“…It goes right back to the essence of markets, exacerbated by the savage neo-liberal intensification of deep social economic problems. It was known for a long time that pandemics are very likely, and it was understood, very well understood, there [was] likely to be corona virus pandemic. A slight modification of the SARS epidemic, [overcome] 15 years ago, the viruses there were identified, sequenced, the vaccines were available, labs around the world could be working right then on developing protection for a potential corona virus pandemic. Why didn’t they do it? The market signals were wrong. The drug companies, [to which] we have handed over our fate to private tyrannies, hold corporations which are unaccountable to the public. In this case, it’s big Pharma; and for them, they make new body creams [which is] more profitable than finding a vaccine that will protect people from total destruction…” – Noam Chomsky: Coronavirus – What is at stake?, DiEM25 TV, 17:00 – 18:24
It is a simple truth.
If plants wither and die,
man will sicken and die with them.
Inside a room awash with sounds of birds – for relaxation,
looking at an abstract image on the doctor’s monitor.
During this expedition
I was in a state right between reality and fiction
As if I’m both there…. and not.
On a search for survival.
Perhaps in the attempt for this documentation
of the importance and the knowledge itself is the failure
Inside the home for an estimated 7.000 medicinal plants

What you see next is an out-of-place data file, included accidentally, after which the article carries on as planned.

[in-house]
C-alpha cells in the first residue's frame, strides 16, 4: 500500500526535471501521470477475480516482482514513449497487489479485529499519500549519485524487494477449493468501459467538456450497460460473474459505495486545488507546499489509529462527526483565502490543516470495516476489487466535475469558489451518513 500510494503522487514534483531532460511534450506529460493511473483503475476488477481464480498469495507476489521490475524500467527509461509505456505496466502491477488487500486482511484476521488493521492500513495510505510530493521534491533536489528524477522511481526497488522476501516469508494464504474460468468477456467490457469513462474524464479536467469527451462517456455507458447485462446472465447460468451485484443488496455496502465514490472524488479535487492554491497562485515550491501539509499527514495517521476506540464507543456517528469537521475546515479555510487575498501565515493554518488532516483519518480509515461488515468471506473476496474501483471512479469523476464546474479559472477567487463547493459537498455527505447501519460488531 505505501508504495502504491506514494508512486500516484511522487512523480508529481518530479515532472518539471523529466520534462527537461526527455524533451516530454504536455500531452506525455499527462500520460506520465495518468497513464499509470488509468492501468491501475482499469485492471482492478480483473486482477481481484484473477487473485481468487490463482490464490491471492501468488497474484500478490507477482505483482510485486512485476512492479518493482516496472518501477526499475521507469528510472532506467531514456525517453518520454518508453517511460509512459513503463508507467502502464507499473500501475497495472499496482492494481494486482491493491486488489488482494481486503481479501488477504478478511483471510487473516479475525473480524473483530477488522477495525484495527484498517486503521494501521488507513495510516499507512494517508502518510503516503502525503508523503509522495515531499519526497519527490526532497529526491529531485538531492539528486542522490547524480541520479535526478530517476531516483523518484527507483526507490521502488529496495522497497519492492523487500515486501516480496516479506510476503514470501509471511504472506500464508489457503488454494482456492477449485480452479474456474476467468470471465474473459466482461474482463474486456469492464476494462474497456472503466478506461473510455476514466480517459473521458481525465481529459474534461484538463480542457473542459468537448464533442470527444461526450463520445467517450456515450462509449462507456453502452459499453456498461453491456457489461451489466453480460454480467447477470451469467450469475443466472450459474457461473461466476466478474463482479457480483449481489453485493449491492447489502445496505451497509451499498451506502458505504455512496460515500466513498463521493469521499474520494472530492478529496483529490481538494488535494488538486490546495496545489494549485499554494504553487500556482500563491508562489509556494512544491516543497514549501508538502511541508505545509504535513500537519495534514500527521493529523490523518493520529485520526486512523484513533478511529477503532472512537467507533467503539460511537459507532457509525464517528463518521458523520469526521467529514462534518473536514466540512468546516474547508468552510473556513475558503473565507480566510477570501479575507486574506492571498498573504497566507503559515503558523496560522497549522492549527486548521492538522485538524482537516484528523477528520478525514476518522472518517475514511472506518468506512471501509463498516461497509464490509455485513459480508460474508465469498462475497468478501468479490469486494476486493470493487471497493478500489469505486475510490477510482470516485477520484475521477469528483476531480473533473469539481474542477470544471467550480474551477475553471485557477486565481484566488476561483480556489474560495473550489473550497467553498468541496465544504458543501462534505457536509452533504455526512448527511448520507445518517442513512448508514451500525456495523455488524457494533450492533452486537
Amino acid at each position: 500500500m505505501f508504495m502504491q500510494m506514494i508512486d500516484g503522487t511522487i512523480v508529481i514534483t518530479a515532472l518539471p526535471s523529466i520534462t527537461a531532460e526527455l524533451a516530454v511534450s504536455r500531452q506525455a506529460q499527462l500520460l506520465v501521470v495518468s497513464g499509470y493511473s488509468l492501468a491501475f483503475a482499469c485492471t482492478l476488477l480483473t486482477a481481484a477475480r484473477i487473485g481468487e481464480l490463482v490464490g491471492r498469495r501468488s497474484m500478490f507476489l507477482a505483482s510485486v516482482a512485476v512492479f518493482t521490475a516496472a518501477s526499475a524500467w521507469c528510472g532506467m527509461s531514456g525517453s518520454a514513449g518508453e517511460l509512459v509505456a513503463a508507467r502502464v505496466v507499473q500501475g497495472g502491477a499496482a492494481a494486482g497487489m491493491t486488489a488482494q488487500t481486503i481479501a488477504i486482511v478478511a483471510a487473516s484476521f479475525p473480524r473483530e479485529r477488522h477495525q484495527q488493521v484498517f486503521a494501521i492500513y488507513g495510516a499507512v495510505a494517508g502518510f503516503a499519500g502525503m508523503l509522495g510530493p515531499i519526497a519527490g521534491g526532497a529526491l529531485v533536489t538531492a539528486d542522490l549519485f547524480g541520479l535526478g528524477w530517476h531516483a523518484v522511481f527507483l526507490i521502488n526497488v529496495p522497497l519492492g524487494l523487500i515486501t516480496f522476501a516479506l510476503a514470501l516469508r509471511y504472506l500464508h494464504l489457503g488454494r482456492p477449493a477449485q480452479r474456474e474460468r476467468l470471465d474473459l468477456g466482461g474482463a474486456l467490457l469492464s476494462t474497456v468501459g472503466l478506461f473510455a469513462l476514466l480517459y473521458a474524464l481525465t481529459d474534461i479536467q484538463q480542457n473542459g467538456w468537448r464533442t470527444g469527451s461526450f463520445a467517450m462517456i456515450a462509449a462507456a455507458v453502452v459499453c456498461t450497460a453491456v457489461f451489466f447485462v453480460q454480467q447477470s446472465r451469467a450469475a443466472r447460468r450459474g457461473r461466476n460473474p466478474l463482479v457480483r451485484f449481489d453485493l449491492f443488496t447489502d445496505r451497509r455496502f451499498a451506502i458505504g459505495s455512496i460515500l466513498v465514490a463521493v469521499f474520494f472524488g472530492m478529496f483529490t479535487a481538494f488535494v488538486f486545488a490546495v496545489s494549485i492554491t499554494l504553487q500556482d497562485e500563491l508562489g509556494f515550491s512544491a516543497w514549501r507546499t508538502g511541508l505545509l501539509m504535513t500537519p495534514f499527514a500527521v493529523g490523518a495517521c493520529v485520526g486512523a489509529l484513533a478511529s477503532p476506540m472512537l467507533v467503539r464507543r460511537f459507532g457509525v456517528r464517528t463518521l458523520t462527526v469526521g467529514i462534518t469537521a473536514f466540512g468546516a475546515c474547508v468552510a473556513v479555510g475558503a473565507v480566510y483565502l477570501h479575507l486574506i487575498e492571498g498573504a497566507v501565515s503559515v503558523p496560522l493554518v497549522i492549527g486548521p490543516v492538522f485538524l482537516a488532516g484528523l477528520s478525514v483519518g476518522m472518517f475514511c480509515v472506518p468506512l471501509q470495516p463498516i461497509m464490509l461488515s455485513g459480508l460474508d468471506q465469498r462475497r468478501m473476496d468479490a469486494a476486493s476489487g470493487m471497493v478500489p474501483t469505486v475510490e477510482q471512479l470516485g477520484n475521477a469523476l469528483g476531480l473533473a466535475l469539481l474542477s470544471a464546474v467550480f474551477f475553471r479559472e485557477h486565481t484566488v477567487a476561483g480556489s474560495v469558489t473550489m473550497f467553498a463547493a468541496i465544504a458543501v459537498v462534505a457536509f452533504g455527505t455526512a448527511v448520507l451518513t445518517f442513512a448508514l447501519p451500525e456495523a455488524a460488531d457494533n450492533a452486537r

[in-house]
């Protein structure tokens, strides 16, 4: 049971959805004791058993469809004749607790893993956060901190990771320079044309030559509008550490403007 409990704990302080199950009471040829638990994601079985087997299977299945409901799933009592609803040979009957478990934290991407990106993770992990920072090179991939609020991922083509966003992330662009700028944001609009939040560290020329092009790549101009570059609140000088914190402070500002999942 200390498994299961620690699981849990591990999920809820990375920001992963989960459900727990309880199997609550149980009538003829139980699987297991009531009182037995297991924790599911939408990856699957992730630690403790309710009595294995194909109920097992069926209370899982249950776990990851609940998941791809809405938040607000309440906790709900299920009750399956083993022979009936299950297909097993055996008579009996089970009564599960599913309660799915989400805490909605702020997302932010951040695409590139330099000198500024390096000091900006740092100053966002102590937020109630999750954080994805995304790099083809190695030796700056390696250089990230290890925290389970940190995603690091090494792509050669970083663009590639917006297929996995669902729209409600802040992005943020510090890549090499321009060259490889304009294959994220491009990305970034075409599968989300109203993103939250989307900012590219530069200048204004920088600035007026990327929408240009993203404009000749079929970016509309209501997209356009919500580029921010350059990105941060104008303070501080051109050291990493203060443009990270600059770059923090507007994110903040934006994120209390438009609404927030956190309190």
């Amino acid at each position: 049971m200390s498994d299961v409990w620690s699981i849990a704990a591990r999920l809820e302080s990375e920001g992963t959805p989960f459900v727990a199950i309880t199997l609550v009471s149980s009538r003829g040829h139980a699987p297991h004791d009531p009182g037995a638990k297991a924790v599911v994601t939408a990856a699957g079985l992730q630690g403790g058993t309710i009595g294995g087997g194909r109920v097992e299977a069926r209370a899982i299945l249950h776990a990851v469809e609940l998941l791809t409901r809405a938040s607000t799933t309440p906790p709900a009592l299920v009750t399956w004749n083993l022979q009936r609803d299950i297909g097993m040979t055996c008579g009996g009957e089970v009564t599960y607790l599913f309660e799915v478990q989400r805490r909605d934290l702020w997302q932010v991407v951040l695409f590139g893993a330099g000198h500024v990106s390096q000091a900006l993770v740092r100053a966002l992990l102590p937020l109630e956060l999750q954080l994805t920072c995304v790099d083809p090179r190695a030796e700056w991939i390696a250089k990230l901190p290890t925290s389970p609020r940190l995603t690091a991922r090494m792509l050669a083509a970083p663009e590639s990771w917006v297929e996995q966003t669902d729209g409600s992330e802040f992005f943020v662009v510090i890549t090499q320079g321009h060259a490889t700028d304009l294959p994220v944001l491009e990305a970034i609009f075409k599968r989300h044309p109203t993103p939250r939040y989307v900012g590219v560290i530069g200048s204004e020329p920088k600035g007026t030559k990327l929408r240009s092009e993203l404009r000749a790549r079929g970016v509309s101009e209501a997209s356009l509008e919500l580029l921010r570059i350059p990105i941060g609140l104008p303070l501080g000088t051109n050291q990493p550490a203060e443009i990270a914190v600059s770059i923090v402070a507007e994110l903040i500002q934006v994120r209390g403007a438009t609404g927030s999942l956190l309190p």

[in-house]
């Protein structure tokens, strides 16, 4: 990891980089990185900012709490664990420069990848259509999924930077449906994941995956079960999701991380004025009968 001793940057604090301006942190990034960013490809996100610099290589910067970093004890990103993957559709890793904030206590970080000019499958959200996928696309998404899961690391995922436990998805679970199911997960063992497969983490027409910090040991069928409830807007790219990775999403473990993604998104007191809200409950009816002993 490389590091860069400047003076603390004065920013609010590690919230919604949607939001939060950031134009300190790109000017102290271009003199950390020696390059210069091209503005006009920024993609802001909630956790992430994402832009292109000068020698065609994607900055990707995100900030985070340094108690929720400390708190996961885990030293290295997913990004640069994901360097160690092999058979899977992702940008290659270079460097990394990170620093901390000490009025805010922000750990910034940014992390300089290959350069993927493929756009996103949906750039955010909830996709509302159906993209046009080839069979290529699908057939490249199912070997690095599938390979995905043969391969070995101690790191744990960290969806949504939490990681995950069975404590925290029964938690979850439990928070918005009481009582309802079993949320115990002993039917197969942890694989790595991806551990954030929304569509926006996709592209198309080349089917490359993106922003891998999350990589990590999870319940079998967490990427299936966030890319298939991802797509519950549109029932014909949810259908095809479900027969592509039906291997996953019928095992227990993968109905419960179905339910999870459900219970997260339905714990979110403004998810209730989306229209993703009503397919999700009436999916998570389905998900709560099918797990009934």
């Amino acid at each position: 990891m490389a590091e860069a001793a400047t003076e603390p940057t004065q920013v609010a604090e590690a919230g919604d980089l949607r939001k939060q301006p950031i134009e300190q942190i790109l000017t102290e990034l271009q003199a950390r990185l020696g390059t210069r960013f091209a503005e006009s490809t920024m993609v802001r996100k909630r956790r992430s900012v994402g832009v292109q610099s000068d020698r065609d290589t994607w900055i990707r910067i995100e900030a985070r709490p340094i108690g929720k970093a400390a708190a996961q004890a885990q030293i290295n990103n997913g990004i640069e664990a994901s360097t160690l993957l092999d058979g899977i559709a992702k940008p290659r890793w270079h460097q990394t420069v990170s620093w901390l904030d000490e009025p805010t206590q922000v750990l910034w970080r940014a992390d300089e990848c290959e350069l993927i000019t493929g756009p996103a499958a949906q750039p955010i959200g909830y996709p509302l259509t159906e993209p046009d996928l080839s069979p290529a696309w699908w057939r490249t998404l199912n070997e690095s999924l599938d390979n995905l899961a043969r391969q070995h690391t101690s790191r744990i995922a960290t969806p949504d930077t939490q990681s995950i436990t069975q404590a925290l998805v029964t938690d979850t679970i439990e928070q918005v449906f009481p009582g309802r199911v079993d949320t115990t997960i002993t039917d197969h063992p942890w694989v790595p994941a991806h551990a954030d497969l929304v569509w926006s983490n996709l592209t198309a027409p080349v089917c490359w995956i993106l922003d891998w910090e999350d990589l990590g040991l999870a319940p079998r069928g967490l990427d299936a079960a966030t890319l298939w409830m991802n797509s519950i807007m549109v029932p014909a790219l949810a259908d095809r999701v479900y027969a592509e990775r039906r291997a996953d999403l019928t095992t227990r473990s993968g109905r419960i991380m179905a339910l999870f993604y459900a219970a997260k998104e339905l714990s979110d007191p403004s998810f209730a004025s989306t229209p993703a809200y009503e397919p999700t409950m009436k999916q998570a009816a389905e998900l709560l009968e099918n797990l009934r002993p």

A patient is forgotten as individual
The solutions provided are chosen to optimize the
profit margins of pharmaceutical companies.
It is time to examine yourself in the same manner as a botanist examines plants.
During my travel
to the top of the hill in Purworejo Gunung Wangi
I was invited to attend a healing ceremony.
The ceremony was set up for the healing of a young boy
Demons were possessing his body.
There were other symptoms.
The healer, using a mix of white turmeric,
Jasmine flowers, and water.
Scrubbed it over the boy’s body.
The ceremony ends with a prayer for the boy’s health.
After the filming, I understood that
the ceremony was set up for me.
If the practice is real, this ceremony is very real indeed.
But how can one tell in what way his reality has been constructed?
It should also be taken into account
that individual’s recording information
about the use of medicinal plants
mix their own cultural perspectives into their interpretation.
But the images of plants used here are often overly simplistic.
It is an illustration.
It is the production of reality in which I was not surrounded by observers.
A film by Rachel Monosov in collaboration with Pinarsita Juliana and Meta Setalisa
Anne Duk Hee Jordan
Ziggy and the Starfish, 2018, video single-channel color, 16:28 min
Anne Duk Hee Jordan takes evolution and adaptation as primary themes in her work. Her world, as humorous as it is terrifying, takes our worst-case scenarios in stride, presenting them as sorrowful on the one hand, and part of a cosmic evolutionary process on the other. She raises the big question: “How will we adapt?”
Amidst pressing ecological and social crises, Ziggy and the Starfish investigates our position in relation to the natural and built environment. The work looks at ways that we consume or sustain our environment, lending insight to the perception of self through the eyes of non-human ‘others’, and forging understandings of the complex networks within which we are embedded.